Big data experts say accounting rules need to catch up to the fact that information has value that should be reflected on a company's books.
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Business leaders who want to start valuing their data with the same rigor and discipline they apply to physical assets are being stymied by out-of-date accounting practices, a panel of experts told a meeting of the prestigious Executives' Club of Chicago earlier this week.
Information has a discernible value -- one that should be accounted for on a company's books, according to Doug Laney, VP, analytics & information management at Gartner. Laney is best known for his influential research note in 2001 that framed big data in terms of the three V's: Volume, Velocity and Variety.
Unfortunately, Laney declared, accounting practices have not caught up to this need. He noted that after the 9/11 terror attacks, insurance companies denied claims related to data loss because the companies hadn't put these assets on their balance sheets. The current financial accounting standard still "explicitly excludes" data, Laney said.
The situation may be somewhat better internationally. Introducing the panel, Bob Kress, Accenture's executive director, global IT audit, observed that "data" was added as an asset class during the World Economic Forum Summit in Dubai in November.
Laney said Gartner clients lately have been asking not only how they can become more information-driven but how they can generate revenues from their own data assets. Some of the "dark data" -- information a company captures but doesn't use -- can be "spun into gold," he said.
Panelist Michael Connor, VP, enterprise data architecture at insurance giant QBE North America, said data was valued, in general. But echoing Laney, he said different types of data and their relative worth were not being captured from an accounting standpoint.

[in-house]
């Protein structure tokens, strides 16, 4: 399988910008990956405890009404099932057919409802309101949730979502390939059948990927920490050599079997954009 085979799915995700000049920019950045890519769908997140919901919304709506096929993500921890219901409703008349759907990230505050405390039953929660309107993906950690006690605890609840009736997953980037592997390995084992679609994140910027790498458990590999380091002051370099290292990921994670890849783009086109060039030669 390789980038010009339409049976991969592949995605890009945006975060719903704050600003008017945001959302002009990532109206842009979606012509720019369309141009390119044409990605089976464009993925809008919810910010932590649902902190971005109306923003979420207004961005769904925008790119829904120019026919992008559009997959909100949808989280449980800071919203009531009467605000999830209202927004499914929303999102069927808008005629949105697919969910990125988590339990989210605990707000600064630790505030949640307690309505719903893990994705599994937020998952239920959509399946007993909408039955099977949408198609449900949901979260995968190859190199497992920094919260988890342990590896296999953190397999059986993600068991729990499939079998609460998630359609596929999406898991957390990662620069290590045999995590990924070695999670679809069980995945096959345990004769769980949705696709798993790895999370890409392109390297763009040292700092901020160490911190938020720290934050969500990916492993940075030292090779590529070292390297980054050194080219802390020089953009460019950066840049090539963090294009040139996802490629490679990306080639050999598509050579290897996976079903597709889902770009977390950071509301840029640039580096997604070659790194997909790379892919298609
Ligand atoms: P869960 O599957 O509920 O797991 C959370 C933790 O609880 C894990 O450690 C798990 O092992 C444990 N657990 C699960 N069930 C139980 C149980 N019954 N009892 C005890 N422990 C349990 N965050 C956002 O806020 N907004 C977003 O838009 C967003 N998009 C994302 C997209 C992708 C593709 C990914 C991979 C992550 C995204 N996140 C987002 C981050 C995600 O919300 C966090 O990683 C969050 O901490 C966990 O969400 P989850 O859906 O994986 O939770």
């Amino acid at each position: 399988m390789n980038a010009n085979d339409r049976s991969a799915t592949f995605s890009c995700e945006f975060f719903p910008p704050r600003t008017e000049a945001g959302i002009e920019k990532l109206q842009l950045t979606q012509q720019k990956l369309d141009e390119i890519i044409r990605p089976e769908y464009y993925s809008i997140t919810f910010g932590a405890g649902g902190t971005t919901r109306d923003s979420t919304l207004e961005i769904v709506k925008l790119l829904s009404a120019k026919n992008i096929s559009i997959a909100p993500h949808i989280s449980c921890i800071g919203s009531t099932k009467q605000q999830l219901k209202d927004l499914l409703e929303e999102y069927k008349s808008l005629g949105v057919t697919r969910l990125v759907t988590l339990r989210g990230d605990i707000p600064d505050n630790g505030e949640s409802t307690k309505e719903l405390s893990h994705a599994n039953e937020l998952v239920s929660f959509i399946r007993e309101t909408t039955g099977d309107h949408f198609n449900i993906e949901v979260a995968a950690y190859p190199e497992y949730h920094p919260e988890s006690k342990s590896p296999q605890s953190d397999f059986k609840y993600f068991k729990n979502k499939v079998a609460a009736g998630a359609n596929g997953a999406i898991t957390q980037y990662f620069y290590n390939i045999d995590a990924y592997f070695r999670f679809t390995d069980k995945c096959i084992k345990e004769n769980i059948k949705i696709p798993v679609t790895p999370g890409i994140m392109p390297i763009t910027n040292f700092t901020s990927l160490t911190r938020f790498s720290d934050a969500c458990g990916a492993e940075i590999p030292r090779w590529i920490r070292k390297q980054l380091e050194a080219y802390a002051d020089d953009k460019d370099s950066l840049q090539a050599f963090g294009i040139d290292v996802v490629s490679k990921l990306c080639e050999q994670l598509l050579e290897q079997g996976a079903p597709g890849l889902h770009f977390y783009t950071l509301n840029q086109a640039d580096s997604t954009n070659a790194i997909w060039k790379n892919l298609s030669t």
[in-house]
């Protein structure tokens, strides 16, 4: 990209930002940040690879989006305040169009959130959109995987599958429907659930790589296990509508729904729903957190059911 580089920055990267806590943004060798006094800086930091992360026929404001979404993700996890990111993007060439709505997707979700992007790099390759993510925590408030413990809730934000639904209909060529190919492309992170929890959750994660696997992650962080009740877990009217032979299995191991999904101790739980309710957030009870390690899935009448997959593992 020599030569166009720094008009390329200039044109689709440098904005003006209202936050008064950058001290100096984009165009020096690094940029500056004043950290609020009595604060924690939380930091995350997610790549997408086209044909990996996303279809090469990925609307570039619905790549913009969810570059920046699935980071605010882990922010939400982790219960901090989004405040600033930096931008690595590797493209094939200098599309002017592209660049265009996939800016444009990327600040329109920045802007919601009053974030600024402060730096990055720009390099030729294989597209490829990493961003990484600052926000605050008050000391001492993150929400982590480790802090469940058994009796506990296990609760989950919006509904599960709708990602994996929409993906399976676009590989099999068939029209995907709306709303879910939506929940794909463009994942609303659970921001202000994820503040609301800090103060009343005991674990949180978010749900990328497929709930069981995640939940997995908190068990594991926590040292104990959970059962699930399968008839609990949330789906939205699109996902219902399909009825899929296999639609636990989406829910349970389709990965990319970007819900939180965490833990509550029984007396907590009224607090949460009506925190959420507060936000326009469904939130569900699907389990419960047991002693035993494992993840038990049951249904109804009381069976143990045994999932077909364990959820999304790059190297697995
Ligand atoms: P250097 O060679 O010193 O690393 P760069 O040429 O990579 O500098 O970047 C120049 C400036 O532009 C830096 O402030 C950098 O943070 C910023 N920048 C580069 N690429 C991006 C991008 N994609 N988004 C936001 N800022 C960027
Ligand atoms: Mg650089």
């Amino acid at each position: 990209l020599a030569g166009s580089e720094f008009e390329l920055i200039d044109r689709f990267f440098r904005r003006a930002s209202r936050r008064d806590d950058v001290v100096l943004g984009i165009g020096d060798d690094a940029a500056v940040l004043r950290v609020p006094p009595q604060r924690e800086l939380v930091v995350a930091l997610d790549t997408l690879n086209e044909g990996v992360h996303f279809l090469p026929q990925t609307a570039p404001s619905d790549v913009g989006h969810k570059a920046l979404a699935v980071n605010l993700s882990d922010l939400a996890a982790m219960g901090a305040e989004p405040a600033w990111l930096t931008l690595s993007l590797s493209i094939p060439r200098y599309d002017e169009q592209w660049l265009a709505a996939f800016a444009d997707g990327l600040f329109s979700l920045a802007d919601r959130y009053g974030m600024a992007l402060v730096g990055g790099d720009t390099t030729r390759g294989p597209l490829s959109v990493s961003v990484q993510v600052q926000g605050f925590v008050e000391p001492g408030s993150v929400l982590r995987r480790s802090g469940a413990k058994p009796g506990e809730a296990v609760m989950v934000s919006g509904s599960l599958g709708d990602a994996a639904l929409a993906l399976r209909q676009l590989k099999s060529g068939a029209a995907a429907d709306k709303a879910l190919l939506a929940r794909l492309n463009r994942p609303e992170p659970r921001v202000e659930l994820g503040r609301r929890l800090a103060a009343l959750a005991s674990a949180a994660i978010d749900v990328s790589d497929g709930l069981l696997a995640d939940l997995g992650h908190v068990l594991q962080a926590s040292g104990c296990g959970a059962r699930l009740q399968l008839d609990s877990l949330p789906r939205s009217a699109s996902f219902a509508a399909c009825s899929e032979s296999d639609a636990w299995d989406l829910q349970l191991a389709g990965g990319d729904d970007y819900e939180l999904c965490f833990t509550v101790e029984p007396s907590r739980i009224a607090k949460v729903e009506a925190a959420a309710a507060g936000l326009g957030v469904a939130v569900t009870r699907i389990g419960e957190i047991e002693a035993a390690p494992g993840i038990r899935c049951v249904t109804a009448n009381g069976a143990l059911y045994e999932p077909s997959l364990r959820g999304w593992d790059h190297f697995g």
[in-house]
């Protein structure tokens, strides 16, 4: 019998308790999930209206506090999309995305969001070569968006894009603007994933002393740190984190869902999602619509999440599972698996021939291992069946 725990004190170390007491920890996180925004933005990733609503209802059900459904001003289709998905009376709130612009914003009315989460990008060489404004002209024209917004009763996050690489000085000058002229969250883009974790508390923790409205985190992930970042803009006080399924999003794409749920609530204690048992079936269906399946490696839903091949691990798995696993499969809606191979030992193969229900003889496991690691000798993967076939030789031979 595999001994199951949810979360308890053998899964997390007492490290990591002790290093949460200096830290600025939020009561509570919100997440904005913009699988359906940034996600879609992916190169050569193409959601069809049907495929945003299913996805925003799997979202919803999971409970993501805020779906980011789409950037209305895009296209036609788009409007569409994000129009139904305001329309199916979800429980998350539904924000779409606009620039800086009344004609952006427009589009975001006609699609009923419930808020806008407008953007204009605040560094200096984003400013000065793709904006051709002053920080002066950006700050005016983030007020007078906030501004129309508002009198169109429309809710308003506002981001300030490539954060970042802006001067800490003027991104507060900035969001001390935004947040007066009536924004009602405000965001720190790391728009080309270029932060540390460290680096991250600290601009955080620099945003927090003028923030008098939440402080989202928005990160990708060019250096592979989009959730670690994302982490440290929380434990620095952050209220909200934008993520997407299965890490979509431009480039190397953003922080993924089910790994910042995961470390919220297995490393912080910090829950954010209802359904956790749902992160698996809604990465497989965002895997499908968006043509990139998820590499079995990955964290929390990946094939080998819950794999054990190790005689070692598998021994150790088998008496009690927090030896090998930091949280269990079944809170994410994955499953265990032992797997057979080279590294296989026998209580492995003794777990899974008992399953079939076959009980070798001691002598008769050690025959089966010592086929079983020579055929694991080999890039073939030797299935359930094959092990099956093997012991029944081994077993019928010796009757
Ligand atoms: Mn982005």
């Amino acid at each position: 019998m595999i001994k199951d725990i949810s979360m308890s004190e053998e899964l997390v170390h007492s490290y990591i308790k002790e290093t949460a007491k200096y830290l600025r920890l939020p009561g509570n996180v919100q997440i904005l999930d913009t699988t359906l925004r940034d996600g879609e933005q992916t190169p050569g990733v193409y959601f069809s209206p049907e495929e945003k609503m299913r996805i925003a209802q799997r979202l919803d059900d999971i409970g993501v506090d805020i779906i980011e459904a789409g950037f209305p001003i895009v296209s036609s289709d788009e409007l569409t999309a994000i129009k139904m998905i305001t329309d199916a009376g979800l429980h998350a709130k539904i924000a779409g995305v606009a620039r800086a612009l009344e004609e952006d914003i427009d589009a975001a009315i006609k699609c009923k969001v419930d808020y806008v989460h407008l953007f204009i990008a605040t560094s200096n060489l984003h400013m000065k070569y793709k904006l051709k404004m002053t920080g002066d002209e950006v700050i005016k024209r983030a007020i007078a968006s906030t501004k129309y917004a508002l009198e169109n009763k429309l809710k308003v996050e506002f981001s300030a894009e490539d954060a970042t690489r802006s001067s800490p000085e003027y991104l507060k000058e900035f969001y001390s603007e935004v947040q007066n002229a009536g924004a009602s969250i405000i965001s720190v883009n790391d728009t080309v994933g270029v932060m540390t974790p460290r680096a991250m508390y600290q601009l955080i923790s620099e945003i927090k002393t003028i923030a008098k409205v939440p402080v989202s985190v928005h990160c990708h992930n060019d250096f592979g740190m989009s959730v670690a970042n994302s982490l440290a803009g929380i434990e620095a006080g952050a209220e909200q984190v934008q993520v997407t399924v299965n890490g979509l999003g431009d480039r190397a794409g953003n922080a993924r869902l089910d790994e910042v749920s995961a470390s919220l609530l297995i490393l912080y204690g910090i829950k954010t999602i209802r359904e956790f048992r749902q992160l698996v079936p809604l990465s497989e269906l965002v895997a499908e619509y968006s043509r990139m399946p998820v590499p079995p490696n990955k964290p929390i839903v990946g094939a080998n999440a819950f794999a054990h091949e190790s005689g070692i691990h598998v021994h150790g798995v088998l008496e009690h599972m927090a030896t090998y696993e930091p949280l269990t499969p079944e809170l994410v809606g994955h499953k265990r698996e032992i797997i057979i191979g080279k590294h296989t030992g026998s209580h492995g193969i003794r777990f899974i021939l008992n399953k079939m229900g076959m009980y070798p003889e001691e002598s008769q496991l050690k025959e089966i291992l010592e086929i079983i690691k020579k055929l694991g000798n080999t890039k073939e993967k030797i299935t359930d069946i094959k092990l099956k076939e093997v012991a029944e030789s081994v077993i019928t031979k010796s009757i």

He suggested today's businesses need a more nuanced way to account for the value of different data assets. "The revelation for manufacturing accountants in the late '80's and early '90's centered on properly assigning re-work dollars proportionately to the appropriate line of business," Connor explained in an email. "For the auto industry, as an example, it implies that certain cars (e.g., lines of business) looked profitable because all cars (LOBs) shared in re-work dollars equally. However, the reality was that the certain line of cars deserved 90% of the costs."
Whether you want it or not, the amount and variety of data are expanding exponentially, said panelist John Lewis, president & CEO, consumer group, NA, at Nielsen. Lewis urged the audience of about 150 to "embrace that trend" and transition their organizations to "understand information is a competency" that needs the right people, processes and platforms. Later, he said that executives who say the big data phenomenon is being overhyped "are behind and will fall further behind."
Asked where organizations err in their data approach, Lewis said a common mistake was "falling in love with your own data" and failing to incorporate external sources, such as industry or consumer data. "You'd be surprised how common that is," he said.
For Gartner's Laney, it's a mistake to use exclusively data events. Gartner has defined four levels of business intelligence sophistication: descriptive, diagnostic, predictive and prescriptive. In the final, prescriptive stage, Laney said, "[companies can] take insights and predictions to make something happen."
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